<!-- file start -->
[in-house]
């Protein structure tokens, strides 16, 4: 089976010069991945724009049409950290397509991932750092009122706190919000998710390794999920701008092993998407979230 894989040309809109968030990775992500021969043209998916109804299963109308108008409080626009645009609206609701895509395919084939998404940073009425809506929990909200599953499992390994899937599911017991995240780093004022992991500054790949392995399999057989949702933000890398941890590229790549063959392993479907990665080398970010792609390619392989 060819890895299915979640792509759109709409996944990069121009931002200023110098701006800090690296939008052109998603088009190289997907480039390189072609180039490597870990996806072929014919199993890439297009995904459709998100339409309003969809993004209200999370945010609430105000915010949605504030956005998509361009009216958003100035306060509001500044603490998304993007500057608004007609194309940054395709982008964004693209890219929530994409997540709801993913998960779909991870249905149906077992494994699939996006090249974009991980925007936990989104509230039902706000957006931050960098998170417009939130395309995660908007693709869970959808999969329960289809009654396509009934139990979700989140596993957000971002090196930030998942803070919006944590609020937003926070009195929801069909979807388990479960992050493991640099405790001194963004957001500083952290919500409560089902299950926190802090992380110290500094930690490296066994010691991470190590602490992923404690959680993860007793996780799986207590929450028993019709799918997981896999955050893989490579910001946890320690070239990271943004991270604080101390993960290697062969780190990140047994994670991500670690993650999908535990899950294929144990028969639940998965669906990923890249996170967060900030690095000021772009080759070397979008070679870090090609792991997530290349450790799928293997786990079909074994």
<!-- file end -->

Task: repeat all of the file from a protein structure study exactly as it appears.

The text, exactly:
[in-house]
């Protein structure tokens, strides 16, 4: 089976010069991945724009049409950290397509991932750092009122706190919000998710390794999920701008092993998407979230 894989040309809109968030990775992500021969043209998916109804299963109308108008409080626009645009609206609701895509395919084939998404940073009425809506929990909200599953499992390994899937599911017991995240780093004022992991500054790949392995399999057989949702933000890398941890590229790549063959392993479907990665080398970010792609390619392989 060819890895299915979640792509759109709409996944990069121009931002200023110098701006800090690296939008052109998603088009190289997907480039390189072609180039490597870990996806072929014919199993890439297009995904459709998100339409309003969809993004209200999370945010609430105000915010949605504030956005998509361009009216958003100035306060509001500044603490998304993007500057608004007609194309940054395709982008964004693209890219929530994409997540709801993913998960779909991870249905149906077992494994699939996006090249974009991980925007936990989104509230039902706000957006931050960098998170417009939130395309995660908007693709869970959808999969329960289809009654396509009934139990979700989140596993957000971002090196930030998942803070919006944590609020937003926070009195929801069909979807388990479960992050493991640099405790001194963004957001500083952290919500409560089902299950926190802090992380110290500094930690490296066994010691991470190590602490992923404690959680993860007793996780799986207590929450028993019709799918997981896999955050893989490579910001946890320690070239990271943004991270604080101390993960290697062969780190990140047994994670991500670690993650999908535990899950294929144990028969639940998965669906990923890249996170967060900030690095000021772009080759070397979008070679870090090609792991997530290349450790799928293997786990079909074994």